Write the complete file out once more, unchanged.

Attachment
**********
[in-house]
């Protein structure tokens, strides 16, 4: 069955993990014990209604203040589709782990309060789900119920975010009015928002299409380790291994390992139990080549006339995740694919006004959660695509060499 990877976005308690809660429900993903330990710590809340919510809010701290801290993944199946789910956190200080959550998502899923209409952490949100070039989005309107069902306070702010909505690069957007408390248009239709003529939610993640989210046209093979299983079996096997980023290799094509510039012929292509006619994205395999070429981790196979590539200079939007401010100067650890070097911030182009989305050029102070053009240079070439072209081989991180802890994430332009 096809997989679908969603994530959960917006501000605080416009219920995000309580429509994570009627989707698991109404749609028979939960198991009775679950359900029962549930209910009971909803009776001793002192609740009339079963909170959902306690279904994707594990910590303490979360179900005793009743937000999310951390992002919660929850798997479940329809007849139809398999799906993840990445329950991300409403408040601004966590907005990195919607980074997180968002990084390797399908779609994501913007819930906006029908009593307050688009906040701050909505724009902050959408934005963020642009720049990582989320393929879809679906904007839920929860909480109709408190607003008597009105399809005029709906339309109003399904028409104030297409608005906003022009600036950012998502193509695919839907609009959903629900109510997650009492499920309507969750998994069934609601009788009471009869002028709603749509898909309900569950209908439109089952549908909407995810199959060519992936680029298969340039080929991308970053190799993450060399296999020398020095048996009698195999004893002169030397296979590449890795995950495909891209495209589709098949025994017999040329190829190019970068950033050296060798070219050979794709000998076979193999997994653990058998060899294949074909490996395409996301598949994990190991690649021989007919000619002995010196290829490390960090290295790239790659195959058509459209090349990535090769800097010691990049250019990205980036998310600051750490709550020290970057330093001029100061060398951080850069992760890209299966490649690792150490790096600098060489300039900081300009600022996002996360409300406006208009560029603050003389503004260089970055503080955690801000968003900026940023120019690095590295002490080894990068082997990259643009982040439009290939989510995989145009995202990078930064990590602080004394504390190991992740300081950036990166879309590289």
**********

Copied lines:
[in-house]
């Protein structure tokens, strides 16, 4: 069955993990014990209604203040589709782990309060789900119920975010009015928002299409380790291994390992139990080549006339995740694919006004959660695509060499 990877976005308690809660429900993903330990710590809340919510809010701290801290993944199946789910956190200080959550998502899923209409952490949100070039989005309107069902306070702010909505690069957007408390248009239709003529939610993640989210046209093979299983079996096997980023290799094509510039012929292509006619994205395999070429981790196979590539200079939007401010100067650890070097911030182009989305050029102070053009240079070439072209081989991180802890994430332009 096809997989679908969603994530959960917006501000605080416009219920995000309580429509994570009627989707698991109404749609028979939960198991009775679950359900029962549930209910009971909803009776001793002192609740009339079963909170959902306690279904994707594990910590303490979360179900005793009743937000999310951390992002919660929850798997479940329809007849139809398999799906993840990445329950991300409403408040601004966590907005990195919607980074997180968002990084390797399908779609994501913007819930906006029908009593307050688009906040701050909505724009902050959408934005963020642009720049990582989320393929879809679906904007839920929860909480109709408190607003008597009105399809005029709906339309109003399904028409104030297409608005906003022009600036950012998502193509695919839907609009959903629900109510997650009492499920309507969750998994069934609601009788009471009869002028709603749509898909309900569950209908439109089952549908909407995810199959060519992936680029298969340039080929991308970053190799993450060399296999020398020095048996009698195999004893002169030397296979590449890795995950495909891209495209589709098949025994017999040329190829190019970068950033050296060798070219050979794709000998076979193999997994653990058998060899294949074909490996395409996301598949994990190991690649021989007919000619002995010196290829490390960090290295790239790659195959058509459209090349990535090769800097010691990049250019990205980036998310600051750490709550020290970057330093001029100061060398951080850069992760890209299966490649690792150490790096600098060489300039900081300009600022996002996360409300406006208009560029603050003389503004260089970055503080955690801000968003900026940023120019690095590295002490080894990068082997990259643009982040439009290939989510995989145009995202990078930064990590602080004394504390190991992740300081950036990166879309590289």